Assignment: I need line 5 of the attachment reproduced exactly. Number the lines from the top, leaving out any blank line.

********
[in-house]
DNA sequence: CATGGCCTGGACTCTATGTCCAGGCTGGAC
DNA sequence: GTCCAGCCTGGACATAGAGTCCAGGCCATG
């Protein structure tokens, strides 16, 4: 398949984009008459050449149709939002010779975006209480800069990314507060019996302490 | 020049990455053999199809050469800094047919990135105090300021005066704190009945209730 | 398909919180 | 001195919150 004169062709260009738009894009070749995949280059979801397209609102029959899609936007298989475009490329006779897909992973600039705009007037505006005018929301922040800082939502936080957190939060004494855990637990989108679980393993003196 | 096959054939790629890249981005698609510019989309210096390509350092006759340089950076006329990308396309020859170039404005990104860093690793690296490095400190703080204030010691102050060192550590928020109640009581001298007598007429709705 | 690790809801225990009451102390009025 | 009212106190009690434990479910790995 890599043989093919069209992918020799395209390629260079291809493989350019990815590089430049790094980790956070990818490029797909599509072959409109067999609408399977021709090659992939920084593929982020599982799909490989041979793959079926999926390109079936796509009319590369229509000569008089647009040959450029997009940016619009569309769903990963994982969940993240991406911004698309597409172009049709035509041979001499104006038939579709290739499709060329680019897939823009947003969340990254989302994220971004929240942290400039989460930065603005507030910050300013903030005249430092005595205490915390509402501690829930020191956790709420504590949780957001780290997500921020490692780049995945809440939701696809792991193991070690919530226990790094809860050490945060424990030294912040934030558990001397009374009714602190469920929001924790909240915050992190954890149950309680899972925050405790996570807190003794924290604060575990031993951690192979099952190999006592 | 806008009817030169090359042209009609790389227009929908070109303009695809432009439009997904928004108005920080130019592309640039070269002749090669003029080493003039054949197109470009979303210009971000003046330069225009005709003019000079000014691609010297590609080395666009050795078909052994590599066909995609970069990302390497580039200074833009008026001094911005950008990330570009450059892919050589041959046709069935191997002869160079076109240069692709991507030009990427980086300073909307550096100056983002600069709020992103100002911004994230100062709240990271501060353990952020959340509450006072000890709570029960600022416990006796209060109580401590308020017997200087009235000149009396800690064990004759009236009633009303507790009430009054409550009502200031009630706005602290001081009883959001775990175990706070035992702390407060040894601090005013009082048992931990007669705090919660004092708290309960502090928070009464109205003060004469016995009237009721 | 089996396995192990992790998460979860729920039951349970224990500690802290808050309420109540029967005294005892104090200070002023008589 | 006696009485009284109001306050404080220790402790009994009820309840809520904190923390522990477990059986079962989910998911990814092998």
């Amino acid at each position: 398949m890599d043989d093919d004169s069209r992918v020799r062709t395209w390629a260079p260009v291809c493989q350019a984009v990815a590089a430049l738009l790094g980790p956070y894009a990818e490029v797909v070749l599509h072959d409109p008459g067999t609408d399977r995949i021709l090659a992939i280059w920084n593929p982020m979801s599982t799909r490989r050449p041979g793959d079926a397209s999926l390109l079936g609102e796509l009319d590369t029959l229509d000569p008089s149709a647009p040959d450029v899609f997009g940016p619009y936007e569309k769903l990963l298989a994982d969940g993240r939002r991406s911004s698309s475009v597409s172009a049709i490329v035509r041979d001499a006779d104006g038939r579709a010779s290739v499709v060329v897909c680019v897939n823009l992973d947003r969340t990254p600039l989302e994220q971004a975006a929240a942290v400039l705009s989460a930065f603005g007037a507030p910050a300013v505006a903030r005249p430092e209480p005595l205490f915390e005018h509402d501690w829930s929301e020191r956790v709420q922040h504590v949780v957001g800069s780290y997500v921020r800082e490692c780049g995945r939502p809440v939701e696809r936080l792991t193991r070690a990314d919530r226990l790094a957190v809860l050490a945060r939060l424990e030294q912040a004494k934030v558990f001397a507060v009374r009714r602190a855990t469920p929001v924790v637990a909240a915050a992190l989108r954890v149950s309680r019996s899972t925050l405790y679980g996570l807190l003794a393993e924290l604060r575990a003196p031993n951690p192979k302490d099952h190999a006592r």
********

């Amino acid at each position: 398949m890599d043989d093919d004169s069209r992918v020799r062709t395209w390629a260079p260009v291809c493989q350019a984009v990815a590089a430049l738009l790094g980790p956070y894009a990818e490029v797909v070749l599509h072959d409109p008459g067999t609408d399977r995949i021709l090659a992939i280059w920084n593929p982020m979801s599982t799909r490989r050449p041979g793959d079926a397209s999926l390109l079936g609102e796509l009319d590369t029959l229509d000569p008089s149709a647009p040959d450029v899609f997009g940016p619009y936007e569309k769903l990963l298989a994982d969940g993240r939002r991406s911004s698309s475009v597409s172009a049709i490329v035509r041979d001499a006779d104006g038939r579709a010779s290739v499709v060329v897909c680019v897939n823009l992973d947003r969340t990254p600039l989302e994220q971004a975006a929240a942290v400039l705009s989460a930065f603005g007037a507030p910050a300013v505006a903030r005249p430092e209480p005595l205490f915390e005018h509402d501690w829930s929301e020191r956790v709420q922040h504590v949780v957001g800069s780290y997500v921020r800082e490692c780049g995945r939502p809440v939701e696809r936080l792991t193991r070690a990314d919530r226990l790094a957190v809860l050490a945060r939060l424990e030294q912040a004494k934030v558990f001397a507060v009374r009714r602190a855990t469920p929001v924790v637990a909240a915050a992190l989108r954890v149950s309680r019996s899972t925050l405790y679980g996570l807190l003794a393993e924290l604060r575990a003196p031993n951690p192979k302490d099952h190999a006592r």